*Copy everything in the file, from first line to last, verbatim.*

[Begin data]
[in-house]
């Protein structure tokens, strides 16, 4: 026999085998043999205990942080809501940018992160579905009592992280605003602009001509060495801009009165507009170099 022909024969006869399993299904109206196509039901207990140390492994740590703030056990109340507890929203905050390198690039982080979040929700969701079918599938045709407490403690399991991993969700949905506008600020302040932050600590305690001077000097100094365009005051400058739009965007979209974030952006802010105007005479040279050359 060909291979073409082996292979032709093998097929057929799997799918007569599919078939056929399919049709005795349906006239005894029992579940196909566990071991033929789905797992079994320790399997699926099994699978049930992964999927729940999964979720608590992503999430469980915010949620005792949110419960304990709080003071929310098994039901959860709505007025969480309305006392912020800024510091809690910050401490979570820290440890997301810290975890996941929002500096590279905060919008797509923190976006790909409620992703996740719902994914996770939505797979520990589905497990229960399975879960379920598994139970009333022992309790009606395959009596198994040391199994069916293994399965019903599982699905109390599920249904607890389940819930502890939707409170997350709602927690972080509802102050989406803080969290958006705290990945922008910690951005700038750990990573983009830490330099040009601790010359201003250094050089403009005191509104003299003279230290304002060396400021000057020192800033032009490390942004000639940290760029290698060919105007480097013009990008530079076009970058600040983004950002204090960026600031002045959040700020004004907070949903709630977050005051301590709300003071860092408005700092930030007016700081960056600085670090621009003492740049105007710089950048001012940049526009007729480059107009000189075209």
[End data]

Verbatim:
[in-house]
């Protein structure tokens, strides 16, 4: 026999085998043999205990942080809501940018992160579905009592992280605003602009001509060495801009009165507009170099 022909024969006869399993299904109206196509039901207990140390492994740590703030056990109340507890929203905050390198690039982080979040929700969701079918599938045709407490403690399991991993969700949905506008600020302040932050600590305690001077000097100094365009005051400058739009965007979209974030952006802010105007005479040279050359 060909291979073409082996292979032709093998097929057929799997799918007569599919078939056929399919049709005795349906006239005894029992579940196909566990071991033929789905797992079994320790399997699926099994699978049930992964999927729940999964979720608590992503999430469980915010949620005792949110419960304990709080003071929310098994039901959860709505007025969480309305006392912020800024510091809690910050401490979570820290440890997301810290975890996941929002500096590279905060919008797509923190976006790909409620992703996740719902994914996770939505797979520990589905497990229960399975879960379920598994139970009333022992309790009606395959009596198994040391199994069916293994399965019903599982699905109390599920249904607890389940819930502890939707409170997350709602927690972080509802102050989406803080969290958006705290990945922008910690951005700038750990990573983009830490330099040009601790010359201003250094050089403009005191509104003299003279230290304002060396400021000057020192800033032009490390942004000639940290760029290698060919105007480097013009990008530079076009970058600040983004950002204090960026600031002045959040700020004004907070949903709630977050005051301590709300003071860092408005700092930030007016700081960056600085670090621009003492740049105007710089950048001012940049526009007729480059107009000189075209």